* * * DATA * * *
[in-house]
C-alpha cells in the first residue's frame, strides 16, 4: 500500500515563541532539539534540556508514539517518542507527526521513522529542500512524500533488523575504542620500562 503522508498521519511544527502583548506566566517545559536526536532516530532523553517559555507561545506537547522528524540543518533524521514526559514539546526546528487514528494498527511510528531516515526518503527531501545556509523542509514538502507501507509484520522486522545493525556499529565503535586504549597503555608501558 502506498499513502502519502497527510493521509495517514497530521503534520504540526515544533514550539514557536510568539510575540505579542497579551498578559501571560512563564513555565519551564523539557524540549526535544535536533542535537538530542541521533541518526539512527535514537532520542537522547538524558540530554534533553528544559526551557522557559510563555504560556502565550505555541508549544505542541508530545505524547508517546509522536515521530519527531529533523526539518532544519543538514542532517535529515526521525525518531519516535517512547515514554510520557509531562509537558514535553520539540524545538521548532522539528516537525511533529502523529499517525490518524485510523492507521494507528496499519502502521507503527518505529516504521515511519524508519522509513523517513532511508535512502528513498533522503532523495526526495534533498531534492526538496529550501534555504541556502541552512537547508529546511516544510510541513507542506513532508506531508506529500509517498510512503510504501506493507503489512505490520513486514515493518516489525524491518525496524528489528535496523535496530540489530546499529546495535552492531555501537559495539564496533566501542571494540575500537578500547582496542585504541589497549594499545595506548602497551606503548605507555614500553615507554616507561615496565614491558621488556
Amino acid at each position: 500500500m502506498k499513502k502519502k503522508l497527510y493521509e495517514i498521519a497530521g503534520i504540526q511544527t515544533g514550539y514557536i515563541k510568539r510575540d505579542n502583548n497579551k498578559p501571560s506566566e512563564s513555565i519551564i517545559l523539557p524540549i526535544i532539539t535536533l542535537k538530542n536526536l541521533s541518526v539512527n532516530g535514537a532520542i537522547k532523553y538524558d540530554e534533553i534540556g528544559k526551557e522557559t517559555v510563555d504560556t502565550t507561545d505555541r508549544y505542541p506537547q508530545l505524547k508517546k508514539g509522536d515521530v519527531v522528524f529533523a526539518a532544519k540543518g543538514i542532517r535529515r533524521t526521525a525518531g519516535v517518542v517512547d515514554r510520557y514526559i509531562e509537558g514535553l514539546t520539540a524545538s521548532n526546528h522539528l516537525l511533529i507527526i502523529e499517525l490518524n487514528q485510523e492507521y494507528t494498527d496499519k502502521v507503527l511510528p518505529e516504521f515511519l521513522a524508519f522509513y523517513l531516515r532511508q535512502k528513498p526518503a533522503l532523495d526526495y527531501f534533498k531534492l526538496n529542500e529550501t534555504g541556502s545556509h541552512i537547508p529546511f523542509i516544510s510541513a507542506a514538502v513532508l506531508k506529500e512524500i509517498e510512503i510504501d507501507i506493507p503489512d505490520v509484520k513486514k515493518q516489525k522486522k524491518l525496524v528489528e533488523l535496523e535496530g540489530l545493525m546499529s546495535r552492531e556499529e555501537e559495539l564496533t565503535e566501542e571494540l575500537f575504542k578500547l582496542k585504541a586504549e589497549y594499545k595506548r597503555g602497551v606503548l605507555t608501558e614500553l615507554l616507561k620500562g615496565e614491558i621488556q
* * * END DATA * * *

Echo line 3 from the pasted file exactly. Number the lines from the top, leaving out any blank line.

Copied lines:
Amino acid at each position: 500500500m502506498k499513502k502519502k503522508l497527510y493521509e495517514i498521519a497530521g503534520i504540526q511544527t515544533g514550539y514557536i515563541k510568539r510575540d505579542n502583548n497579551k498578559p501571560s506566566e512563564s513555565i519551564i517545559l523539557p524540549i526535544i532539539t535536533l542535537k538530542n536526536l541521533s541518526v539512527n532516530g535514537a532520542i537522547k532523553y538524558d540530554e534533553i534540556g528544559k526551557e522557559t517559555v510563555d504560556t502565550t507561545d505555541r508549544y505542541p506537547q508530545l505524547k508517546k508514539g509522536d515521530v519527531v522528524f529533523a526539518a532544519k540543518g543538514i542532517r535529515r533524521t526521525a525518531g519516535v517518542v517512547d515514554r510520557y514526559i509531562e509537558g514535553l514539546t520539540a524545538s521548532n526546528h522539528l516537525l511533529i507527526i502523529e499517525l490518524n487514528q485510523e492507521y494507528t494498527d496499519k502502521v507503527l511510528p518505529e516504521f515511519l521513522a524508519f522509513y523517513l531516515r532511508q535512502k528513498p526518503a533522503l532523495d526526495y527531501f534533498k531534492l526538496n529542500e529550501t534555504g541556502s545556509h541552512i537547508p529546511f523542509i516544510s510541513a507542506a514538502v513532508l506531508k506529500e512524500i509517498e510512503i510504501d507501507i506493507p503489512d505490520v509484520k513486514k515493518q516489525k522486522k524491518l525496524v528489528e533488523l535496523e535496530g540489530l545493525m546499529s546495535r552492531e556499529e555501537e559495539l564496533t565503535e566501542e571494540l575500537f575504542k578500547l582496542k585504541a586504549e589497549y594499545k595506548r597503555g602497551v606503548l605507555t608501558e614500553l615507554l616507561k620500562g615496565e614491558i621488556q